I feel guilty judging others as the above remarks evidence. I can’t change the world to fit my aesthetic and moral values; yet the impulse to judge is almost constant. Sometimes I wish I were blind.

— BL

Postscript:  Parenthetically speaking, Paul of Tarsus was not commenting on the Corinthians’ appearance. He was chastising them…actually even condemning some… for the immoral physical actions, such as fornication, that they were guilty of. I think Paul was a bit harsh with the Corinthians, when you consider what he confessed to the Romans:
I don’t really understand myself, for I want to do what is right, but I don’t do it. Instead, I do what I hate.
                                                                                                                    — Romans 7:15

Finis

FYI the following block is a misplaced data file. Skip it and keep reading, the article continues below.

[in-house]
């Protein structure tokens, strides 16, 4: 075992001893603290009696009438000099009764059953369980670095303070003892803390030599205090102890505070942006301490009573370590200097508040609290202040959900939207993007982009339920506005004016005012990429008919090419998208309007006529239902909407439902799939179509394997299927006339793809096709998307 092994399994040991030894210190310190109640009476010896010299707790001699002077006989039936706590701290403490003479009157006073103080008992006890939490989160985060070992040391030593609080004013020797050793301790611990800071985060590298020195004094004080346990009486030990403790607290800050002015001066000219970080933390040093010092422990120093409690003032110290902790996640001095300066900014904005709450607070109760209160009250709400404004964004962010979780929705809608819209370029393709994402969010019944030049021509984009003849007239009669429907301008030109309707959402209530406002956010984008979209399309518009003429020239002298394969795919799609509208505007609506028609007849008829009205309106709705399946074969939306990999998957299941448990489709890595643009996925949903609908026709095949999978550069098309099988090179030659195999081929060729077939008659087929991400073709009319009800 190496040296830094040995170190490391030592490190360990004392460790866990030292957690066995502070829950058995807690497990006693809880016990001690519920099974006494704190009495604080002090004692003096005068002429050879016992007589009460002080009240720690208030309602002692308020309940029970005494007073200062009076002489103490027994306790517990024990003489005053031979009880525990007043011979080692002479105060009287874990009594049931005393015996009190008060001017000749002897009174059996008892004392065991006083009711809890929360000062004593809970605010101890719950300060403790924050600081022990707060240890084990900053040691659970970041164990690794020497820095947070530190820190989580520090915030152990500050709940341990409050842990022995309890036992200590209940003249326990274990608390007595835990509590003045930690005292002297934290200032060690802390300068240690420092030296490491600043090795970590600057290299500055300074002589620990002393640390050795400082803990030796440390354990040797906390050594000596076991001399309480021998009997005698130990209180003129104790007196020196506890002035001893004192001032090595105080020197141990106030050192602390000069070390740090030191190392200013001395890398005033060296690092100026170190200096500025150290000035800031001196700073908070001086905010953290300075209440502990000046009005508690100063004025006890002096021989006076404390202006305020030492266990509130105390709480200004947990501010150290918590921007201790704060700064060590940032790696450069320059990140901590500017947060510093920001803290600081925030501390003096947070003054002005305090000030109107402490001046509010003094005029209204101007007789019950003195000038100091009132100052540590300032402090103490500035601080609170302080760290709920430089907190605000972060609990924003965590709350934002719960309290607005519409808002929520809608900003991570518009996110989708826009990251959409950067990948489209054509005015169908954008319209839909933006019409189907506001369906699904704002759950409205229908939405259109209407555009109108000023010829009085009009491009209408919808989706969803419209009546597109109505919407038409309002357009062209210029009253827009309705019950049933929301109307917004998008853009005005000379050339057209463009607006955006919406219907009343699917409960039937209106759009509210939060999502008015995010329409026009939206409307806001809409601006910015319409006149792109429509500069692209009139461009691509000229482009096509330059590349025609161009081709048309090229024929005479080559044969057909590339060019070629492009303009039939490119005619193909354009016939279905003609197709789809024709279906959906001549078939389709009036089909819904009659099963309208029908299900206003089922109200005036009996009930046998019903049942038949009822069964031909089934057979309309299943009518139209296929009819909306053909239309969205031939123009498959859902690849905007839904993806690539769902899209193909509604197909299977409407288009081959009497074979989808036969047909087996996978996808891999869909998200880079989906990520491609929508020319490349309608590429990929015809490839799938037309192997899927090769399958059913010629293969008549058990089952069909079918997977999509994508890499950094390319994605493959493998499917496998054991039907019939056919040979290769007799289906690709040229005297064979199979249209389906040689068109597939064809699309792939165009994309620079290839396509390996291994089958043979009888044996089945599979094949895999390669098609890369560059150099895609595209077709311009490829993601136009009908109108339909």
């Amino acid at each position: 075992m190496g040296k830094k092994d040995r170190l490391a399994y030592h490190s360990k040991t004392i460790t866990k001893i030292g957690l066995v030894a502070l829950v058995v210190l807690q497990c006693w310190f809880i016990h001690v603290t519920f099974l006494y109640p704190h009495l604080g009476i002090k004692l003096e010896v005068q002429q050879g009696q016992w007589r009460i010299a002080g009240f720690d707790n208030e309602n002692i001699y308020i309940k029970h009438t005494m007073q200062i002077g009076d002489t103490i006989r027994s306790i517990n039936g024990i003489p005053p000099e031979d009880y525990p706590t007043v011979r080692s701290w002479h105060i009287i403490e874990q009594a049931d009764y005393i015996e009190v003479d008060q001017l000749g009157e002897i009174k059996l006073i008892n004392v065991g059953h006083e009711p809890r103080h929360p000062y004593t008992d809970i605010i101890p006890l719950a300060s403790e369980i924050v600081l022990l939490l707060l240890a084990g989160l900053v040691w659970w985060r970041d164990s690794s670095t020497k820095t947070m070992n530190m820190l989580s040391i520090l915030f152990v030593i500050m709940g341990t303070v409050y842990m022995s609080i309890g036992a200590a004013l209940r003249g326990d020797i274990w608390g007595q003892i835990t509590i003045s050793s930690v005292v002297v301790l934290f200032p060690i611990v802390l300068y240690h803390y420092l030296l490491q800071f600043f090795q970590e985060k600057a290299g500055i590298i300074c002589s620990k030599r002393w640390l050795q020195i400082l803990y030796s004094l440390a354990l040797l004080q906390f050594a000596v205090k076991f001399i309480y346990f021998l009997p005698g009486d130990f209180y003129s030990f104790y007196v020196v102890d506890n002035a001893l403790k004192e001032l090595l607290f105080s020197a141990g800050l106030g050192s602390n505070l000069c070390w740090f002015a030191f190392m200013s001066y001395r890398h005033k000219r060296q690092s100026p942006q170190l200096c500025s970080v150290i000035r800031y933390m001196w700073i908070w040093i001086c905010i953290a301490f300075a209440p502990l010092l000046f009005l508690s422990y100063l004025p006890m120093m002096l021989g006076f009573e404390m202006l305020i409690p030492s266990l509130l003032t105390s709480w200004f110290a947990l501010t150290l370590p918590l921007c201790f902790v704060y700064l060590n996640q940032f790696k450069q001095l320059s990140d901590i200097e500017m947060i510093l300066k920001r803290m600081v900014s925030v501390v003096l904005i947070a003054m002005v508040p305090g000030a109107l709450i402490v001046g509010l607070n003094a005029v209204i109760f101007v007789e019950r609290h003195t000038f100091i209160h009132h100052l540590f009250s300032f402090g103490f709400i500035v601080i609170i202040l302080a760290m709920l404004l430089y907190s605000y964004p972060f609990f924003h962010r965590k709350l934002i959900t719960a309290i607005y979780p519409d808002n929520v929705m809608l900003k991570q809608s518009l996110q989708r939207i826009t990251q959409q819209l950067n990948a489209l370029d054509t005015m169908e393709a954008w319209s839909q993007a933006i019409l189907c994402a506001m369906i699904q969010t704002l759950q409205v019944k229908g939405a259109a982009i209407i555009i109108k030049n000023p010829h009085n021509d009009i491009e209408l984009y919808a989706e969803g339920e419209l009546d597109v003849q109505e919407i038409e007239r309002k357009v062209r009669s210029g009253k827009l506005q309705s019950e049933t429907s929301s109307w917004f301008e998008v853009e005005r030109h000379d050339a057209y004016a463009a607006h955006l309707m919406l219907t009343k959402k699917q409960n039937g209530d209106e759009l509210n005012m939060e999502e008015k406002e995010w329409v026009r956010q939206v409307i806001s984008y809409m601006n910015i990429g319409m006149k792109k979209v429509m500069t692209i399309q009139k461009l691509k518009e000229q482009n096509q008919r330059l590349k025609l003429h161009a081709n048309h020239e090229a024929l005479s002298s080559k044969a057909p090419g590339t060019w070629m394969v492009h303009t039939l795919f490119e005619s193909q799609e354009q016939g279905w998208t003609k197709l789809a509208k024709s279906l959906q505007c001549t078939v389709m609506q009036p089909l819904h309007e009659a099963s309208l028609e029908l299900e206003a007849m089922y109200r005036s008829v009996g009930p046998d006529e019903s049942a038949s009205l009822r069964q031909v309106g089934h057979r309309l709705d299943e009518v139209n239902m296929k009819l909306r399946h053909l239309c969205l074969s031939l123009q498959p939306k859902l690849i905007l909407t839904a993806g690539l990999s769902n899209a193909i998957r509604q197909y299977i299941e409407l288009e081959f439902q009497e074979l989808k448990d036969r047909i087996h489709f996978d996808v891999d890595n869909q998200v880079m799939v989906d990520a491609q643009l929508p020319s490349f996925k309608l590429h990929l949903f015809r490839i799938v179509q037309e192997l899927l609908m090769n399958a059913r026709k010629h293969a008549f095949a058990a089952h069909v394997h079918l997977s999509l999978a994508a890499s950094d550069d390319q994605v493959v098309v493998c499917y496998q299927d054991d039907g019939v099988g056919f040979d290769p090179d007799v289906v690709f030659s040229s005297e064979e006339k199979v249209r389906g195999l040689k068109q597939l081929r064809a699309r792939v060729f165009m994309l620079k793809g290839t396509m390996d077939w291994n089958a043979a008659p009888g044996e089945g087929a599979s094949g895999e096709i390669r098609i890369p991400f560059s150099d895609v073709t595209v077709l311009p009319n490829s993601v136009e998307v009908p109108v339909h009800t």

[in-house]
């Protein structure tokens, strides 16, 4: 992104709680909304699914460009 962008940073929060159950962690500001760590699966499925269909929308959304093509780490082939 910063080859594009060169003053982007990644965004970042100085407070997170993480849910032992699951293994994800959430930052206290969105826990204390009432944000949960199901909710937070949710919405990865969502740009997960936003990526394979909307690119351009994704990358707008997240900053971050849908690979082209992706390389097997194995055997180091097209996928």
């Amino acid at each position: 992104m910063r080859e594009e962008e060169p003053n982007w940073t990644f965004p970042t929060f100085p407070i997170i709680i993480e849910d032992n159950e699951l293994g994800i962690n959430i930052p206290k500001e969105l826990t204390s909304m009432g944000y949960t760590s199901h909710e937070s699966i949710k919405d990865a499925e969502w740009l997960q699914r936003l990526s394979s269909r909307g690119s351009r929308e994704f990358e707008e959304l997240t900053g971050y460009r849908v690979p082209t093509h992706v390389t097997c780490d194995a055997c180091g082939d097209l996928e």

[1] If you are interested in my first “kaleidoscope” post, look in the archives for “Off My Head”, July 29, 2015.

[2] Thucydides, The Peloponnesian War, trans. Richard Crawley, ed. Sir Richard Livingstone, (Oxford University Press:1943), Book III, ¶83.

NOTE TO READERS: For some reason I don’t know, WordPress.com (WP) does not allow non-WP bloggers to register “Likes” on my or other WP bloggers’ posts. However, anyone can enter a comment in the “Comment” box and it will be published, after I have “moderated” it. I am inviting non-WP bloggers to comment. And, although I prefer positive comments, disagreeing or critical remarks are fine, too, especially if they might help me improve my writing; but no snarking, please: that’s rude!
— BL

Bob’s Apology to the Children of the World

© 2016 By Bob Litton. All Rights Reserved.